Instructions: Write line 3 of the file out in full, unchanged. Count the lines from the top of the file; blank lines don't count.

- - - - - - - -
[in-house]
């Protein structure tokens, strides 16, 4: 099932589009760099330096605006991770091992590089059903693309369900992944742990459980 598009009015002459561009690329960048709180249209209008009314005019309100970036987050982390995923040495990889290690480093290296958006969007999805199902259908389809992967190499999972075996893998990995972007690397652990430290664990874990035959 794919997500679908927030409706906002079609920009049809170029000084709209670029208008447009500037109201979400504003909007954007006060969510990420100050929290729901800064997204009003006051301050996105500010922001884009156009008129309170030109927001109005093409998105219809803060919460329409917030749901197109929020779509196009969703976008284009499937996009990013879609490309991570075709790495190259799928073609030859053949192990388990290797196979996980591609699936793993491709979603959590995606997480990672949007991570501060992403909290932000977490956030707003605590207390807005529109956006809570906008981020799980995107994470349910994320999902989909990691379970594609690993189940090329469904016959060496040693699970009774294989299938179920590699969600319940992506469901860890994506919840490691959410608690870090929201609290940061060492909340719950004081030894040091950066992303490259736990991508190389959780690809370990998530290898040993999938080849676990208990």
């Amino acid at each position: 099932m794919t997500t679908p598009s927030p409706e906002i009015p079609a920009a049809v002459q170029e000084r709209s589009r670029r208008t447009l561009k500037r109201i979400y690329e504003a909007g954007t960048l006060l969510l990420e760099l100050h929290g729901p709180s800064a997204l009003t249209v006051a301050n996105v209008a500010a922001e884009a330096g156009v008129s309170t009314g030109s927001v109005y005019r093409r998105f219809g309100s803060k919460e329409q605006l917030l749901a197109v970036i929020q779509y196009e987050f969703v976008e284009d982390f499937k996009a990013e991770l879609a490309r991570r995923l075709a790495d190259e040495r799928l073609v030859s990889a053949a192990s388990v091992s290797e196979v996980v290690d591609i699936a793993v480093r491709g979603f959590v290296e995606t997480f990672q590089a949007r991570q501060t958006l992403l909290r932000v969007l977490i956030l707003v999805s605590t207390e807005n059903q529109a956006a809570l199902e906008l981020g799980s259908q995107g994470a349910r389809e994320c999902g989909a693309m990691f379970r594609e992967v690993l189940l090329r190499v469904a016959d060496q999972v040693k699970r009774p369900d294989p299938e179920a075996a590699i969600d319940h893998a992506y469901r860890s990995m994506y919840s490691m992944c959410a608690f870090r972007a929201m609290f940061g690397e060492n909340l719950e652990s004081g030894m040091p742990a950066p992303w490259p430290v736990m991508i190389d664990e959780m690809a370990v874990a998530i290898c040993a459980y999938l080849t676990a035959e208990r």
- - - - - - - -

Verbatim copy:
């Amino acid at each position: 099932m794919t997500t679908p598009s927030p409706e906002i009015p079609a920009a049809v002459q170029e000084r709209s589009r670029r208008t447009l561009k500037r109201i979400y690329e504003a909007g954007t960048l006060l969510l990420e760099l100050h929290g729901p709180s800064a997204l009003t249209v006051a301050n996105v209008a500010a922001e884009a330096g156009v008129s309170t009314g030109s927001v109005y005019r093409r998105f219809g309100s803060k919460e329409q605006l917030l749901a197109v970036i929020q779509y196009e987050f969703v976008e284009d982390f499937k996009a990013e991770l879609a490309r991570r995923l075709a790495d190259e040495r799928l073609v030859s990889a053949a192990s388990v091992s290797e196979v996980v290690d591609i699936a793993v480093r491709g979603f959590v290296e995606t997480f990672q590089a949007r991570q501060t958006l992403l909290r932000v969007l977490i956030l707003v999805s605590t207390e807005n059903q529109a956006a809570l199902e906008l981020g799980s259908q995107g994470a349910r389809e994320c999902g989909a693309m990691f379970r594609e992967v690993l189940l090329r190499v469904a016959d060496q999972v040693k699970r009774p369900d294989p299938e179920a075996a590699i969600d319940h893998a992506y469901r860890s990995m994506y919840s490691m992944c959410a608690f870090r972007a929201m609290f940061g690397e060492n909340l719950e652990s004081g030894m040091p742990a950066p992303w490259p430290v736990m991508i190389d664990e959780m690809a370990v874990a998530i290898c040993a459980y999938l080849t676990a035959e208990r």